PED Update: Canada Positive27 January 2014
CANADA - The last few weeks Genesus was at the Iowa and Minnesota Pork Congresses partaking in the meetings and tradeshows. To no surprise there was a lot of discussion regarding Porcine Epidemic Diarrhea virus (PED). Many people asked about how we are handling it in Canada. My response was simple... at this time Canada does not have PED… but it is just a matter of time, writes Pat Hoffmann, Director of Health & Biosecurity.
On Thursday, 23 January, the Canadian Food Inspection Agency confirmed a positive case of (PED) in Middlesex County, Ontario, Canada. The Canadian Swine Health Board (CSHB) was notified as soon as the case was confirmed.
PED was confirmed in the US on 17 May, the first time the disease has been identified in North America. Although clinical signs possibly started appearing in April it wasn’t until May that the test available for the foreign disease. Previously endemic to parts of Europe and Asia, it was not a surprise that the strain found in the US was 99.4 per cent genetically similar to a strain found in China.
I previously wrote a PED Technical Article with specifics about the virus that we knew at that time. PED is a Coronavirus that acts similar to its cousin TGE. This disease causes vomiting and diarrhea in all ages of swine, with up to 100 per cent mortality in preweaned piglets for 3+ weeks. It is reported as “TGE on steroids” by veterinarians that are dealing with it first-hand. PED is not a food safety issue and it poses no risk to humans or other species.
After observing PED in the US for 8 months experts have observed a few differences when compared to TGE. PED positive animals shed a lot more virus and shed a lot longer. This results in more virus in the environment and smaller room for error when washing and disinfecting buildings, trucks, trailers, etc. Many people are reporting “rebreaks” but in reality it is probably due to the infectious dose in the environment overcoming the immune system. Research on trailer drying indicates the neutralizing temperature is also higher at 160oF for 10 minutes.
National Animal Health Laboratory Network (NAHLN)
As you see on the graph above from the NAHLN, PED loves cooler weather. It is being reported that PED is able to survive in pits and slurries for week, if not months.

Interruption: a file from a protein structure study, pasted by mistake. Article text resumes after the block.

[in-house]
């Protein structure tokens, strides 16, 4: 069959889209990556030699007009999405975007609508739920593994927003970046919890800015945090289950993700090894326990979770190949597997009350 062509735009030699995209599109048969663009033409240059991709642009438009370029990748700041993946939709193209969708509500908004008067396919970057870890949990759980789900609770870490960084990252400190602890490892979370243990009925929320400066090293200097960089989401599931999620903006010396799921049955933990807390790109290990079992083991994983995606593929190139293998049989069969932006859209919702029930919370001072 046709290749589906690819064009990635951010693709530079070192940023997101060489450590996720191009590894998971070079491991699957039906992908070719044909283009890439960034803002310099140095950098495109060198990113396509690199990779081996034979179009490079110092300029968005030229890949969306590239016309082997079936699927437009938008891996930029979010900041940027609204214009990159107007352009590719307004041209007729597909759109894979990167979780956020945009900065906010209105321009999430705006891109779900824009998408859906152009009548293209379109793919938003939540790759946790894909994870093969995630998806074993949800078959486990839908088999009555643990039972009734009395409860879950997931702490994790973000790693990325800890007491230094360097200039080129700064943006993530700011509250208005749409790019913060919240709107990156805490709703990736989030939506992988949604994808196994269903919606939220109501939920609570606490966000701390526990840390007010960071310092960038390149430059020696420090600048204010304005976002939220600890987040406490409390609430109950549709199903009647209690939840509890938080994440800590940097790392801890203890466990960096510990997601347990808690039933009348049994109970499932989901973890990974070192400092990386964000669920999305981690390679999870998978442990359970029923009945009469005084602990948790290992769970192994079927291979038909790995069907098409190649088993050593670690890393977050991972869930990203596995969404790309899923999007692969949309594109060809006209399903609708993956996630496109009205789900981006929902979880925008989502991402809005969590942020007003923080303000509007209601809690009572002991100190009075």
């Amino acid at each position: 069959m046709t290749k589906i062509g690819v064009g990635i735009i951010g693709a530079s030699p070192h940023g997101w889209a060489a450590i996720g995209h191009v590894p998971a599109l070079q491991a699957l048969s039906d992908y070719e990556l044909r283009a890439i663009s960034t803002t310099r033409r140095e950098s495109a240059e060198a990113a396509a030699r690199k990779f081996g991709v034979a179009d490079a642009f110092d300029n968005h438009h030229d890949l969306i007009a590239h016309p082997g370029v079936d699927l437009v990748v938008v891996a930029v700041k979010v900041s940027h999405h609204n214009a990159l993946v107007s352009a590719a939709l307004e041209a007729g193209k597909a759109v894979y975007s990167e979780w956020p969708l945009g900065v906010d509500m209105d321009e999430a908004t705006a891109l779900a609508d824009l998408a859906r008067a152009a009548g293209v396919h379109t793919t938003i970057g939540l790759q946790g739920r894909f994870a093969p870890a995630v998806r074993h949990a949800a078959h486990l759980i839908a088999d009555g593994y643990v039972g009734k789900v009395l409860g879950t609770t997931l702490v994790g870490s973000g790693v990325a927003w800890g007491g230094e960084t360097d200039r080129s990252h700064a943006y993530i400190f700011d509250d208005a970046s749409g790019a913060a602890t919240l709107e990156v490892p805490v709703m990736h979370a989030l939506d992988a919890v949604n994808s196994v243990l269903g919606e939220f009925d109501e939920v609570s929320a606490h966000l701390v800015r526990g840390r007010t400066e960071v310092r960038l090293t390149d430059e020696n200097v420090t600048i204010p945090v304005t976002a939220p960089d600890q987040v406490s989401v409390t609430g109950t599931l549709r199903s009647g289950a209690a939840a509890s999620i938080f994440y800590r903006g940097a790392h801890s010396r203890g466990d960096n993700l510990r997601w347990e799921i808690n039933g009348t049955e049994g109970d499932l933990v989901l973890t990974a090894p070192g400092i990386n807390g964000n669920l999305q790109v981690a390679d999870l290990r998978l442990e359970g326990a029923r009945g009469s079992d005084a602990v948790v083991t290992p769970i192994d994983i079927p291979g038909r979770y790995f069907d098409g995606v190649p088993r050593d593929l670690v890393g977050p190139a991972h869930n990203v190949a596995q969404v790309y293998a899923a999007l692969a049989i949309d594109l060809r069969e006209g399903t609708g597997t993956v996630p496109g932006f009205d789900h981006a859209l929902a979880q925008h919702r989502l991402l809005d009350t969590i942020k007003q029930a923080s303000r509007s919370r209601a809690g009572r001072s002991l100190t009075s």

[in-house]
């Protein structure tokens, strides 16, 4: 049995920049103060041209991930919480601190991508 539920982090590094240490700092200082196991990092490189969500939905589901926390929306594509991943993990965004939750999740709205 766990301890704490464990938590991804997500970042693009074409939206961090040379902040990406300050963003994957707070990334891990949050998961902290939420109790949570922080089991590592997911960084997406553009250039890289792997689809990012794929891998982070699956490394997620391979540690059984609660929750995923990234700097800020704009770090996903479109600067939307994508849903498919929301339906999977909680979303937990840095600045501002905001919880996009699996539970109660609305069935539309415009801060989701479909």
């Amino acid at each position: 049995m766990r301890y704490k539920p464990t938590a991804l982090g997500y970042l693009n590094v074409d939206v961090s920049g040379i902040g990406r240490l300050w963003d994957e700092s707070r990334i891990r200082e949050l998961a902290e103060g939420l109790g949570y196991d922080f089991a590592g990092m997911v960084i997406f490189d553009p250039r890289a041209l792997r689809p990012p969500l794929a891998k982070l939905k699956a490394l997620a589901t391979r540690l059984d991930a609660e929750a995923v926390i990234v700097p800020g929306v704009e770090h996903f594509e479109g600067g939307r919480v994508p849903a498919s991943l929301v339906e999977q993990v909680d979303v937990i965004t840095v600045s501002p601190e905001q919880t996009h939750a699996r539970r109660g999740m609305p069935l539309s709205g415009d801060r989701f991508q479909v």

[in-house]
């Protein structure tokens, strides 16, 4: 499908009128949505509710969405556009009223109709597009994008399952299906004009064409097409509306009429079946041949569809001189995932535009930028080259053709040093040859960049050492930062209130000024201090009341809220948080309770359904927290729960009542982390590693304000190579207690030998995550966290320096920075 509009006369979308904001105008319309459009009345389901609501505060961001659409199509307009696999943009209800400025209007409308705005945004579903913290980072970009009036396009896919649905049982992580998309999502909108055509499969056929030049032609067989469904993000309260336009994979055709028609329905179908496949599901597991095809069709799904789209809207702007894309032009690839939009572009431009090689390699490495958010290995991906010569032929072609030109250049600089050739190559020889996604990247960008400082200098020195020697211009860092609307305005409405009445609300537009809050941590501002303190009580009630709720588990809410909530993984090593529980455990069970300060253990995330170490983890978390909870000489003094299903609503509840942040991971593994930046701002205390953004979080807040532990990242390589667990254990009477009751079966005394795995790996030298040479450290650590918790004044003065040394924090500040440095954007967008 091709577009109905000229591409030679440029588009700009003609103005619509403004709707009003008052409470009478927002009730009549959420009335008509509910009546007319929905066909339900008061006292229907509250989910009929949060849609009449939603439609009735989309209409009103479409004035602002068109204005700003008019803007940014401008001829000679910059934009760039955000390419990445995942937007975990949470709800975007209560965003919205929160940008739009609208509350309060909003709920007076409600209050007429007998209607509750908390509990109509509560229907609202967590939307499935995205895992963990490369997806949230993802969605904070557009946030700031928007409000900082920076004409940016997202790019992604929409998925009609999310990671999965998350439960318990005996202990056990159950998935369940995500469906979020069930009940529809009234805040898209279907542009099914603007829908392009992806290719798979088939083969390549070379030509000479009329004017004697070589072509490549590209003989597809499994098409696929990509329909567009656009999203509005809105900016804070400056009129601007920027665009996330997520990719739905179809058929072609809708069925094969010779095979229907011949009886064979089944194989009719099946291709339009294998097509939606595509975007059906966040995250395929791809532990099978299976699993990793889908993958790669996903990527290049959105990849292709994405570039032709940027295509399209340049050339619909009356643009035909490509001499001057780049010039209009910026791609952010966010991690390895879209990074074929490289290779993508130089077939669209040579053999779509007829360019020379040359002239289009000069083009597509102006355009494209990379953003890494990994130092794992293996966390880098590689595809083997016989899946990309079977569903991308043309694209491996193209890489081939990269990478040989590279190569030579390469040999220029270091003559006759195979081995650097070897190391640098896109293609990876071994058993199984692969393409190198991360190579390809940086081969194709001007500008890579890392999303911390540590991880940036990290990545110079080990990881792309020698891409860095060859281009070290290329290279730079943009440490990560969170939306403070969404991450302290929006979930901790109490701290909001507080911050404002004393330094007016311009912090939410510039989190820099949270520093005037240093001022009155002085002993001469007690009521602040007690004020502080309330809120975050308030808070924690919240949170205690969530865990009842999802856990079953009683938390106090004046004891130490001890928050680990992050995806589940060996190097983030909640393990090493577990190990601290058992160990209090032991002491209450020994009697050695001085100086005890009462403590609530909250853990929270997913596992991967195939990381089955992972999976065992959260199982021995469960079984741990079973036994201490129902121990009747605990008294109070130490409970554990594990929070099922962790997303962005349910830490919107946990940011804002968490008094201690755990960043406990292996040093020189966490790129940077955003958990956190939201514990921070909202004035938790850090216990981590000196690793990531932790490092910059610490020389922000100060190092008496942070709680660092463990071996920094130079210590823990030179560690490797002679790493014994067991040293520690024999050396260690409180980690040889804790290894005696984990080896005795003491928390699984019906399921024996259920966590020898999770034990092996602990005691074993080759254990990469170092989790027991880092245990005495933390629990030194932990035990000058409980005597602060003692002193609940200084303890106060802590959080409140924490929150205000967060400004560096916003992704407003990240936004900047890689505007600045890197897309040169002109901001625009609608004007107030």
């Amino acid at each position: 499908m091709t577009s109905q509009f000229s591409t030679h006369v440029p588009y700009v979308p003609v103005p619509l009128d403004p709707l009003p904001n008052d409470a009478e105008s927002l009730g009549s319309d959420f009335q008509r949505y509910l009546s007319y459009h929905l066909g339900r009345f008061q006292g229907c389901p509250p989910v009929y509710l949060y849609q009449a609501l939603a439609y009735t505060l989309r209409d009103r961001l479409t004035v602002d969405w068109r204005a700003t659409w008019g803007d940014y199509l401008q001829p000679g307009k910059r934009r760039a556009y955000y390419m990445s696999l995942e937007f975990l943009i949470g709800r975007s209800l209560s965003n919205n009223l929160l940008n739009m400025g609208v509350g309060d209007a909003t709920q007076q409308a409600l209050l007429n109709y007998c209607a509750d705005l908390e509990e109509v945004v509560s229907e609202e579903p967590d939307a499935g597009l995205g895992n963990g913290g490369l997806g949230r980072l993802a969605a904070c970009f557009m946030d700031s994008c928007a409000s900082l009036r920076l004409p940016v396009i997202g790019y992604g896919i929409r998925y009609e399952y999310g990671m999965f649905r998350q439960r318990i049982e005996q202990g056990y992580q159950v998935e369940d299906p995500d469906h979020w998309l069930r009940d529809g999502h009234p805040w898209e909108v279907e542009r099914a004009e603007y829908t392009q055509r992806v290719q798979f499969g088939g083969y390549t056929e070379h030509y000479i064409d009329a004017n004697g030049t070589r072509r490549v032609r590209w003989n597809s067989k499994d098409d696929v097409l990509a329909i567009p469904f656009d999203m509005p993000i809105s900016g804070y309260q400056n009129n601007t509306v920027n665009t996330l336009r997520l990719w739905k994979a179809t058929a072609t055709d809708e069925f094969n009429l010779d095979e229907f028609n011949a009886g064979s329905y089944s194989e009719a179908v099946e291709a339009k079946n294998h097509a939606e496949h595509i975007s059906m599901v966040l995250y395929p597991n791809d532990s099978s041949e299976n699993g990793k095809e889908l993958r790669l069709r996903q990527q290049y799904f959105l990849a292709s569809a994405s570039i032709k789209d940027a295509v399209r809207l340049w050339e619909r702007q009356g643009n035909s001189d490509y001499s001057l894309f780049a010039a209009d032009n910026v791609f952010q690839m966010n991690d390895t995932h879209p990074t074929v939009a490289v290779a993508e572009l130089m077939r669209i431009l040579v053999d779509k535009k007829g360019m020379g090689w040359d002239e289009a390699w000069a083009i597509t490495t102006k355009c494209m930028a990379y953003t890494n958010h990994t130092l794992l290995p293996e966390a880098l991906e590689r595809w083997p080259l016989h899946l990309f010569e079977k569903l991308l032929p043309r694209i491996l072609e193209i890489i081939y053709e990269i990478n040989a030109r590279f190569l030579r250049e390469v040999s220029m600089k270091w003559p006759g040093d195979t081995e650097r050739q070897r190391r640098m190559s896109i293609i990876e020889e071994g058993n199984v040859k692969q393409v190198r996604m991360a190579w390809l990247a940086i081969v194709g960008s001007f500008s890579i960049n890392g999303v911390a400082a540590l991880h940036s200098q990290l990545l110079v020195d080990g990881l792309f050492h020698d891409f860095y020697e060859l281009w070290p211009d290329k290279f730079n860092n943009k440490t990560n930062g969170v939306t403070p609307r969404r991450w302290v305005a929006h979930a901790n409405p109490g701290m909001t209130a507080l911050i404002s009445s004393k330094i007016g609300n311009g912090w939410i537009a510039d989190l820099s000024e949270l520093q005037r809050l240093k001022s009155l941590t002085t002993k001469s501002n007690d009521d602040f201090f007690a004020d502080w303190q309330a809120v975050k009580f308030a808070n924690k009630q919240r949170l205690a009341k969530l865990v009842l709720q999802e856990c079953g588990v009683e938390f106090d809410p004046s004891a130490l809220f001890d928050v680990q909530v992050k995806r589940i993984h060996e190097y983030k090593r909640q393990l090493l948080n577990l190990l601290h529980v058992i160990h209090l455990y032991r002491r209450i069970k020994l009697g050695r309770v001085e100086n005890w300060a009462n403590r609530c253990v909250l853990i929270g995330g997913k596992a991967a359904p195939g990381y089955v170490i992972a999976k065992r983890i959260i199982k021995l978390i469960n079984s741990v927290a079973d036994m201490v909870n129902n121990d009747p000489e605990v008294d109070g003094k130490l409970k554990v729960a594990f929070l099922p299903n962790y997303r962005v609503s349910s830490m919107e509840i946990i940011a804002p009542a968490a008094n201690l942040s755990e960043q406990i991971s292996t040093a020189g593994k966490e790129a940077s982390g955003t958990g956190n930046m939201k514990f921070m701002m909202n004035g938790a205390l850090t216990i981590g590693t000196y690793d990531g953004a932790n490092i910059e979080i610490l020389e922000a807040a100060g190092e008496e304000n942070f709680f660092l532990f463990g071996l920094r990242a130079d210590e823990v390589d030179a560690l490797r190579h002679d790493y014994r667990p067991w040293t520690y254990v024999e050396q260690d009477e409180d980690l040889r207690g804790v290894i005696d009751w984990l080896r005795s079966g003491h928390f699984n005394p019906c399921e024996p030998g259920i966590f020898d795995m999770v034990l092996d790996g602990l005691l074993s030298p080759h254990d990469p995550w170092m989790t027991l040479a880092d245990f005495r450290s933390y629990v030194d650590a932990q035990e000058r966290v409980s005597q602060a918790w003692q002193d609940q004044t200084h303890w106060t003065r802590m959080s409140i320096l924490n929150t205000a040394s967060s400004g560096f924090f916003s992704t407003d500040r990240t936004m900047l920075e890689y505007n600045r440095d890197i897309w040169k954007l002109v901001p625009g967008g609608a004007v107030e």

A few weeks ago Jim Long (Genesus President/CEO) posed a question to our sales staff asking what farms that are triple negative (1. PRRS, 2. M. hyo, and 3. APP) have broken with PED? Answer: very few, if any. The point is when it comes to PED and biosecurity we do not need to re-invent the wheel. There are some things that we need to tweak but executing the basics is and will continue to be the biggest challenge. Put simply, anything that has, or ever had manure on it is a risk.
Doing a complete biosecurity audit of your farm with your veterinarian is more important now than ever. Clear communication confirming your biosecurity protocol with your employees is critical so that everybody is held accountable. There needs to be clear Lines of Separation in the barn entry, load out area, etc. Abiding by human downtimes, properly disinfecting supplies coming into the farm, and eliminating unnecessary traffic coming onto the farm is critical. Again… we are not reinventing the wheel.
When the US broke with PED it took a month to figure out what it was and get a reliable test in place. In the meantime time the virus was spreading like wildfire. That got many of us questioning how prepared we really are for a foreign animal disease outbreak. Canada was privileged in that it has had 8 months to look at how the US has handled PED and come up with a better plan. Having reliable tests and a reporting system already in place prior to the break is a huge advantage. PED is important for obvious reasons but... tomorrow could be Foot and Mouth Disease.
Find out more information on PED by clicking here.
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